LYON, France — In a wide-ranging discussion at Lyon’s Lumière Festival on Monday, Guillermo del Toro talked about the creative and disturbing influence of the Catholic Church, his own personal Holy Trinity, the unique aspects of cinema, his desire to work with Michael Mann and George Miller on a book project and his Boris Karloff-inspired epiphany.
Asked how he is able to translate nightmares into beautiful dreams, Del Toro quipped, “I had a f****d up childhood.”
The imagery of Mexico’s Catholic Church, which Del Toro described as second only to that of the Philippines in goriness and anatomical accurateness, was a main factor.
“There was a Christ in my church with an exposed bone fracture, and it was kind of green and purple, but his face looked like he was coming. And then they said, ‘The body of Christ,’ and I said, ‘No thank you.’
“In Guadalajara, of all f*****g cities, there is a Gothic church. It’s like seeing an Aztec pyramid in the middle of Paris,” del Toro said. As a child, he and other boys would explore the church’s catacombs and look for opened crypts. “One of them was loose and we moved it and we saw the two feet. The soles of the shoes had been eaten and you could see the bones and the dry muscles. That made a big impression on me.”
The biblical myths read in church were “so f****** gory,” he added, pointing out that to give a kid that “mixture of virtue and violence is f****d up.”
Del Toro ultimately found his salvation in classic movie monsters. “I started seeing in the monsters as a more sincere form of religion because the priests were not that great, but Frankenstein was great,” he recalled.
He added: “The creature of Frankenstein to me was a more beautiful martyr figure than Jesus with the exposed fracture. And I started adoring him.” For Del Toro, the Holy Trinity – Father, Son and Holy Spirit – “was the creature of Frankenstein, the Creature from the Black Lagoon and the Wolf Man.”
“I started loving the monsters because, with the monsters, as a child, you don’t have to think. The adults that were supposed to be good with you were bad. The adults that were supposed to protect you, beat you. But the monsters, they did what they looked like [they would do]. You swim with the f*****g Creature of the Black Lagoon and you’re gonna die.”
Discussing the state of cinema today, Del Toro said he would like to work with leading filmmakers, including Michael Mann and George Miller, on a new project. “What I offered to Michael yesterday is something I offered to George Miller a few months ago. I offered to go interview him for two weeks to make a book in which we discuss cinema as a craft.
“There is a belief right now that is partially true … that cinema is fading and long-arc television is rising, which is true – demographically, it’s true. I’m addicted to both mediums. The supremacy of the long arc, in terms of plot and character, is tremendous.
“The big difference is that film generates myth and images,” he stressed, something television does not. Iconic images like the blood pouring out of the elevator doors in “The Shining,” the star baby in “2001: A Space Odyssey,” Indiana Jones cresting the mountain as he’s being chased in “Raiders of the Lost Ark” and Charlie Chaplin going through the machine in “Modern Times” are specific to cinematic works, del Toro said. “These are images that stay as mythology.”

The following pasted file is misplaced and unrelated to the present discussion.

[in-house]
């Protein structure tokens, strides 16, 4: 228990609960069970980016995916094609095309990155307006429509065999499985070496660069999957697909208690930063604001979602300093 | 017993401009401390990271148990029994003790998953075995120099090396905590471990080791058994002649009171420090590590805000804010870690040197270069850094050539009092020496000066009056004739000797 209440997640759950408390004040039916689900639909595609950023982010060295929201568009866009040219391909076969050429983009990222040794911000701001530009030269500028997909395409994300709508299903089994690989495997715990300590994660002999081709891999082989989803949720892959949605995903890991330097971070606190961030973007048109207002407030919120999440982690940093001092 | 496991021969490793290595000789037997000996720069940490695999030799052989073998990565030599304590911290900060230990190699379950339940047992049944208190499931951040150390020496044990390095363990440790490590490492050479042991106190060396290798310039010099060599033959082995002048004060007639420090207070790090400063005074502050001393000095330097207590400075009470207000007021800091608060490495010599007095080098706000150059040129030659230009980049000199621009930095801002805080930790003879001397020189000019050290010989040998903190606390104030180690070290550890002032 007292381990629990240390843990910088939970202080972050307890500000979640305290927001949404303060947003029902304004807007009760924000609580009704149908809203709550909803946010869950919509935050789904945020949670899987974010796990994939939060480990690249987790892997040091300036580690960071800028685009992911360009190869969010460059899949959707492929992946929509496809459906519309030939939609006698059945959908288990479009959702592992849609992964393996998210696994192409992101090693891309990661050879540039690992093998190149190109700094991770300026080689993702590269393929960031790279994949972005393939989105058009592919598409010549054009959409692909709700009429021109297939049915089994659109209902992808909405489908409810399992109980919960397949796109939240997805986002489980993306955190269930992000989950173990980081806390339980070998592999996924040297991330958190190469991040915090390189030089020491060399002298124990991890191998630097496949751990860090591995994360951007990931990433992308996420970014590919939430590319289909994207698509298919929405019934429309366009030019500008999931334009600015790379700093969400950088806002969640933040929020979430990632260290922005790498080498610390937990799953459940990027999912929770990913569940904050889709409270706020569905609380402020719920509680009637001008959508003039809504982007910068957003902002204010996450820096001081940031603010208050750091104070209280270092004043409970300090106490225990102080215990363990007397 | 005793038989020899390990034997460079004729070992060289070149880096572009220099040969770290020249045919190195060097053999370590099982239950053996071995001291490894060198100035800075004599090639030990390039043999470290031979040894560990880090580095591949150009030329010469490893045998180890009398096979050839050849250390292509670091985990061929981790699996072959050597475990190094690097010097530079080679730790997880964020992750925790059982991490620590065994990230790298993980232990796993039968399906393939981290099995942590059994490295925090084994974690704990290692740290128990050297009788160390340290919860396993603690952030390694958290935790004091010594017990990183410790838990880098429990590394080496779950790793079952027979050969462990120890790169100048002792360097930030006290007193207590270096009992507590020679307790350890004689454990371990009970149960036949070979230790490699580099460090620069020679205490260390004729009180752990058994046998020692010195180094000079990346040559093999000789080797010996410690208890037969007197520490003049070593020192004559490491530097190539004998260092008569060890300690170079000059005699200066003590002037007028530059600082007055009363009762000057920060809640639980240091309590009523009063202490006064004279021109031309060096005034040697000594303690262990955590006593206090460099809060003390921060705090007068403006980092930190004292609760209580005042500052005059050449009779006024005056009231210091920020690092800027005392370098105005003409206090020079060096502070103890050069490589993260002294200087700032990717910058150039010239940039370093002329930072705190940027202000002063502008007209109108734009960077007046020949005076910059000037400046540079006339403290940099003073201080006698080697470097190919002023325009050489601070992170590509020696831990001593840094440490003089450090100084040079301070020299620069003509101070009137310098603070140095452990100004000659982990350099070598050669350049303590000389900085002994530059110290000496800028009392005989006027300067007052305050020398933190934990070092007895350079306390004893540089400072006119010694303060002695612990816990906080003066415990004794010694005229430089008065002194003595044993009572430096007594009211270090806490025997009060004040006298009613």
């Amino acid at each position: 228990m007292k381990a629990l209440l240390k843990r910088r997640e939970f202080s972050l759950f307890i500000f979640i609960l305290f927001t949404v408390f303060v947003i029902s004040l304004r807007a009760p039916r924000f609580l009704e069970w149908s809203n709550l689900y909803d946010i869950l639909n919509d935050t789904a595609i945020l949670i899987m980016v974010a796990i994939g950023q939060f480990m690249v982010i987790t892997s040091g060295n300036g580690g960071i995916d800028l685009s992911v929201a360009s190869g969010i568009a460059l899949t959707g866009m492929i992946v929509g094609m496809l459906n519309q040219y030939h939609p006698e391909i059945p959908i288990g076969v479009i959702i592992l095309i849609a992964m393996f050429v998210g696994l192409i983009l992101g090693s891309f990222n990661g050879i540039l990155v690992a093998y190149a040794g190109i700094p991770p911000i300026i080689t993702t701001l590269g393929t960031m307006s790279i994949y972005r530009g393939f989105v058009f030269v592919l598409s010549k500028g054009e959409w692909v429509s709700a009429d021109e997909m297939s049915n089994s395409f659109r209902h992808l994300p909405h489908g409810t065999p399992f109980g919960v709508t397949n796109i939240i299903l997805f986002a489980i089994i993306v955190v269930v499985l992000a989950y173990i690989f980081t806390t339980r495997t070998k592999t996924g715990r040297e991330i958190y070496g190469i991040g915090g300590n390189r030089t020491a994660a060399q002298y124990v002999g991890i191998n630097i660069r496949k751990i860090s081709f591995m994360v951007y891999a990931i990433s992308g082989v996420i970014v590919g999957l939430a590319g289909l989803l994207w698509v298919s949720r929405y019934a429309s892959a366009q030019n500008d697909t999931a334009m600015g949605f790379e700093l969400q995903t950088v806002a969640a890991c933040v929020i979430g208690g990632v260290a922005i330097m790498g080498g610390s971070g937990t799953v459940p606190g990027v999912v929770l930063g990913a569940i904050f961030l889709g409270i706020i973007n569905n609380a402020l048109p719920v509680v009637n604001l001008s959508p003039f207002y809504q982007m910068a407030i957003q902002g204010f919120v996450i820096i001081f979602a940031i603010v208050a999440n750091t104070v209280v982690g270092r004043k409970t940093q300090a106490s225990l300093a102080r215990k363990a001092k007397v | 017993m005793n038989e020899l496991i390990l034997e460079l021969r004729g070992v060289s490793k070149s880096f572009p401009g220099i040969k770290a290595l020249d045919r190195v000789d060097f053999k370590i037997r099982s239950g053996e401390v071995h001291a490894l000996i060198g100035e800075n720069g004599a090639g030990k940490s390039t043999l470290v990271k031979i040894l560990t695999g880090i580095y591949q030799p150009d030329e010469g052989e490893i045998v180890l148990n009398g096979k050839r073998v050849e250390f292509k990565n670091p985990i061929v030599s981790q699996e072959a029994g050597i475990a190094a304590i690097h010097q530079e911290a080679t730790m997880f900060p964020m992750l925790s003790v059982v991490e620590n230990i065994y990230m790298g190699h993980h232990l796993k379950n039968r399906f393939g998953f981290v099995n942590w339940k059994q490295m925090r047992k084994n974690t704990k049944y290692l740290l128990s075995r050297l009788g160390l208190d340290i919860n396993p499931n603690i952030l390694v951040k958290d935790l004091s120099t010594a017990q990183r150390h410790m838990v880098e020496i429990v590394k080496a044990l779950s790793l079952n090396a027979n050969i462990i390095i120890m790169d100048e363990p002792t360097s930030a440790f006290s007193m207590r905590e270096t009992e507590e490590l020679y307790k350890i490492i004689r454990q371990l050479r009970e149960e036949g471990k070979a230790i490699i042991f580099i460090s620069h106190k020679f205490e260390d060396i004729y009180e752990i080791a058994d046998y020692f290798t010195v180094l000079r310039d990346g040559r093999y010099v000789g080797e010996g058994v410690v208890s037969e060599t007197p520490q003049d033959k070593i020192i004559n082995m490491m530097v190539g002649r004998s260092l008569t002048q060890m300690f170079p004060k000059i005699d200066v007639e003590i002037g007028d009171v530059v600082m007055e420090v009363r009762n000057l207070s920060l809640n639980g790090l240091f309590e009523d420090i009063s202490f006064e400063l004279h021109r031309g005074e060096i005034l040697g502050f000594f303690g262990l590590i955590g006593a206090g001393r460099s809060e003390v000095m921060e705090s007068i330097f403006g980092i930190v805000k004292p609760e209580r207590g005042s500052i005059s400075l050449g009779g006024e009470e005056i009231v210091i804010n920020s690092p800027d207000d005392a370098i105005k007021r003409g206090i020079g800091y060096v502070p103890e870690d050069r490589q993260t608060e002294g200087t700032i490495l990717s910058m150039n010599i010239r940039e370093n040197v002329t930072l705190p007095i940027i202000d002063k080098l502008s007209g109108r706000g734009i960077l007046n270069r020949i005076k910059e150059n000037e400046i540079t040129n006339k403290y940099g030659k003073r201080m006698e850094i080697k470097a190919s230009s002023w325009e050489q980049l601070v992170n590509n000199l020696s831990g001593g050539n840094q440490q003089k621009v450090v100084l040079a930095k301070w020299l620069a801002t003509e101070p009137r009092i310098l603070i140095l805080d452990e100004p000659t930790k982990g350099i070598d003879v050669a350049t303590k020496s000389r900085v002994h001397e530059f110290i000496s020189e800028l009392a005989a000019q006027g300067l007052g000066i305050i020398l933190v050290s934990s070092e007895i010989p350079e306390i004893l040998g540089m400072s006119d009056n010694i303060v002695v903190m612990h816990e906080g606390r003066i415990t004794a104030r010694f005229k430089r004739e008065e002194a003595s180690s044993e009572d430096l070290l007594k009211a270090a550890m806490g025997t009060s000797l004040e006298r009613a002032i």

While adding that he loved series like “Deadwood” and “The Sopranos,” del Toro said he didn’t know the lens, the angle or the composition of specific scenes from those shows.
“Our craft is seldom discussed in those terms. … I believe that we will elevate and differentiate the discourse of cinema the more we discuss image creation in specific terms. I think the master Michael Mann and the master George Miller are fierce, undomesticated mother f*****s and anyone else who wants to do it as a lover of movies, I would love to discuss films – for anyone coming up, as I was when I read Truffaut and Hitchcock.”
Commenting on his new film, “The Shape of Water,” which won the Golden Lion in Venice and which had its French premiere at the Lumière Festival, Del Toro said he put his salary and invested money of his own to get the creature visually the way he wanted it. “The way I saw it is, I’m buying a big painting. I’m buying a really nice, beautiful crazy piece of art that is going to live with me and that I can share with the world.”
On his beloved horror and fantasy genre, del Toro noted: “We have to admit and enshrine the fact that this is a genre that has given us some of the most indelible images in the history of cinema,” adding that that was the purpose of his exhibition, Guillermo del Toro: At Home with Monsters: “To say, the road to monsters is deeply ingrained in us and deeply revealing of us.
“When I saw Karloff at the threshold, I was Saint Paul on the road to Damascus, and my main labor is evangelical.”